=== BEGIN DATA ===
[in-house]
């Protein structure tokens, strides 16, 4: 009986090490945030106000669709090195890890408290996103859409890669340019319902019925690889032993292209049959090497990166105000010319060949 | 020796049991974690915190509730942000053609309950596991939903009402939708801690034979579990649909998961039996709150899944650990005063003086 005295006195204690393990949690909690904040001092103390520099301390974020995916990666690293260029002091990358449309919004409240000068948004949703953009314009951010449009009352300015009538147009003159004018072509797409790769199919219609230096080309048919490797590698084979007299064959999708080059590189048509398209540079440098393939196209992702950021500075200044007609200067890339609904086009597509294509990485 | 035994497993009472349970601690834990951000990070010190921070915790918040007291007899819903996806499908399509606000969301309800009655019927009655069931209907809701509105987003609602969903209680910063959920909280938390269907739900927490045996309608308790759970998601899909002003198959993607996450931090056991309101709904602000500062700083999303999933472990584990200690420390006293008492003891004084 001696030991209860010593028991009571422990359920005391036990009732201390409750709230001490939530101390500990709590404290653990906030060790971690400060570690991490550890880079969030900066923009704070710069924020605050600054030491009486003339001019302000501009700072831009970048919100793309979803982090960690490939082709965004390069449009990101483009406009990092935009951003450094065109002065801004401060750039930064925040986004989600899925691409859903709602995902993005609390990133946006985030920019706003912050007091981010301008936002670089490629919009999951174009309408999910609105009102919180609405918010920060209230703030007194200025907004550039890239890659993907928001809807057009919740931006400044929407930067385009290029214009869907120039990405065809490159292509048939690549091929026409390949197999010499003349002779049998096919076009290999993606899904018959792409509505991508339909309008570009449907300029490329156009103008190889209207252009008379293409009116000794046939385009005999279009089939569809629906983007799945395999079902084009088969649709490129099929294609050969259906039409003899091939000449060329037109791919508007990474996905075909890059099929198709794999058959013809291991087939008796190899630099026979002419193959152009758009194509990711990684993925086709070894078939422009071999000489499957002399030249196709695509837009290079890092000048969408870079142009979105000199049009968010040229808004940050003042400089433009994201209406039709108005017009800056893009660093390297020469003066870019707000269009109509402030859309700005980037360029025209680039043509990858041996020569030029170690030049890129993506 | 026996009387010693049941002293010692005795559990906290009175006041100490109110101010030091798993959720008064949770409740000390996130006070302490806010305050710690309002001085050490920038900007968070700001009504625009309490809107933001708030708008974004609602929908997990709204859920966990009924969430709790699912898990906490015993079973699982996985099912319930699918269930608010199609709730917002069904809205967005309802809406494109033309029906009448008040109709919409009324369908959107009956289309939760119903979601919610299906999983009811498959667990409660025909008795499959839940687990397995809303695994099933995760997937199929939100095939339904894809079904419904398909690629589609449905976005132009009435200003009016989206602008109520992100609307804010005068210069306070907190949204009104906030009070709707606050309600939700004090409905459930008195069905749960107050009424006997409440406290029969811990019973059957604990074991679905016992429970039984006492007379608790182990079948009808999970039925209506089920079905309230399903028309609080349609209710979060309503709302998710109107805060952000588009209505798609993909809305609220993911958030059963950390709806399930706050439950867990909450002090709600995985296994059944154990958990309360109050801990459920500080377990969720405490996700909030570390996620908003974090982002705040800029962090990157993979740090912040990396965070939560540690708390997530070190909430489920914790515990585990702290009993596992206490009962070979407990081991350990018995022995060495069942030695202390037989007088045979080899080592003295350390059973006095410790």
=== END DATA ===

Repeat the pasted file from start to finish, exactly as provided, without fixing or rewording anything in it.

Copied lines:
[in-house]
């Protein structure tokens, strides 16, 4: 009986090490945030106000669709090195890890408290996103859409890669340019319902019925690889032993292209049959090497990166105000010319060949 | 020796049991974690915190509730942000053609309950596991939903009402939708801690034979579990649909998961039996709150899944650990005063003086 005295006195204690393990949690909690904040001092103390520099301390974020995916990666690293260029002091990358449309919004409240000068948004949703953009314009951010449009009352300015009538147009003159004018072509797409790769199919219609230096080309048919490797590698084979007299064959999708080059590189048509398209540079440098393939196209992702950021500075200044007609200067890339609904086009597509294509990485 | 035994497993009472349970601690834990951000990070010190921070915790918040007291007899819903996806499908399509606000969301309800009655019927009655069931209907809701509105987003609602969903209680910063959920909280938390269907739900927490045996309608308790759970998601899909002003198959993607996450931090056991309101709904602000500062700083999303999933472990584990200690420390006293008492003891004084 001696030991209860010593028991009571422990359920005391036990009732201390409750709230001490939530101390500990709590404290653990906030060790971690400060570690991490550890880079969030900066923009704070710069924020605050600054030491009486003339001019302000501009700072831009970048919100793309979803982090960690490939082709965004390069449009990101483009406009990092935009951003450094065109002065801004401060750039930064925040986004989600899925691409859903709602995902993005609390990133946006985030920019706003912050007091981010301008936002670089490629919009999951174009309408999910609105009102919180609405918010920060209230703030007194200025907004550039890239890659993907928001809807057009919740931006400044929407930067385009290029214009869907120039990405065809490159292509048939690549091929026409390949197999010499003349002779049998096919076009290999993606899904018959792409509505991508339909309008570009449907300029490329156009103008190889209207252009008379293409009116000794046939385009005999279009089939569809629906983007799945395999079902084009088969649709490129099929294609050969259906039409003899091939000449060329037109791919508007990474996905075909890059099929198709794999058959013809291991087939008796190899630099026979002419193959152009758009194509990711990684993925086709070894078939422009071999000489499957002399030249196709695509837009290079890092000048969408870079142009979105000199049009968010040229808004940050003042400089433009994201209406039709108005017009800056893009660093390297020469003066870019707000269009109509402030859309700005980037360029025209680039043509990858041996020569030029170690030049890129993506 | 026996009387010693049941002293010692005795559990906290009175006041100490109110101010030091798993959720008064949770409740000390996130006070302490806010305050710690309002001085050490920038900007968070700001009504625009309490809107933001708030708008974004609602929908997990709204859920966990009924969430709790699912898990906490015993079973699982996985099912319930699918269930608010199609709730917002069904809205967005309802809406494109033309029906009448008040109709919409009324369908959107009956289309939760119903979601919610299906999983009811498959667990409660025909008795499959839940687990397995809303695994099933995760997937199929939100095939339904894809079904419904398909690629589609449905976005132009009435200003009016989206602008109520992100609307804010005068210069306070907190949204009104906030009070709707606050309600939700004090409905459930008195069905749960107050009424006997409440406290029969811990019973059957604990074991679905016992429970039984006492007379608790182990079948009808999970039925209506089920079905309230399903028309609080349609209710979060309503709302998710109107805060952000588009209505798609993909809305609220993911958030059963950390709806399930706050439950867990909450002090709600995985296994059944154990958990309360109050801990459920500080377990969720405490996700909030570390996620908003974090982002705040800029962090990157993979740090912040990396965070939560540690708390997530070190909430489920914790515990585990702290009993596992206490009962070979407990081991350990018995022995060495069942030695202390037989007088045979080899080592003295350390059973006095410790």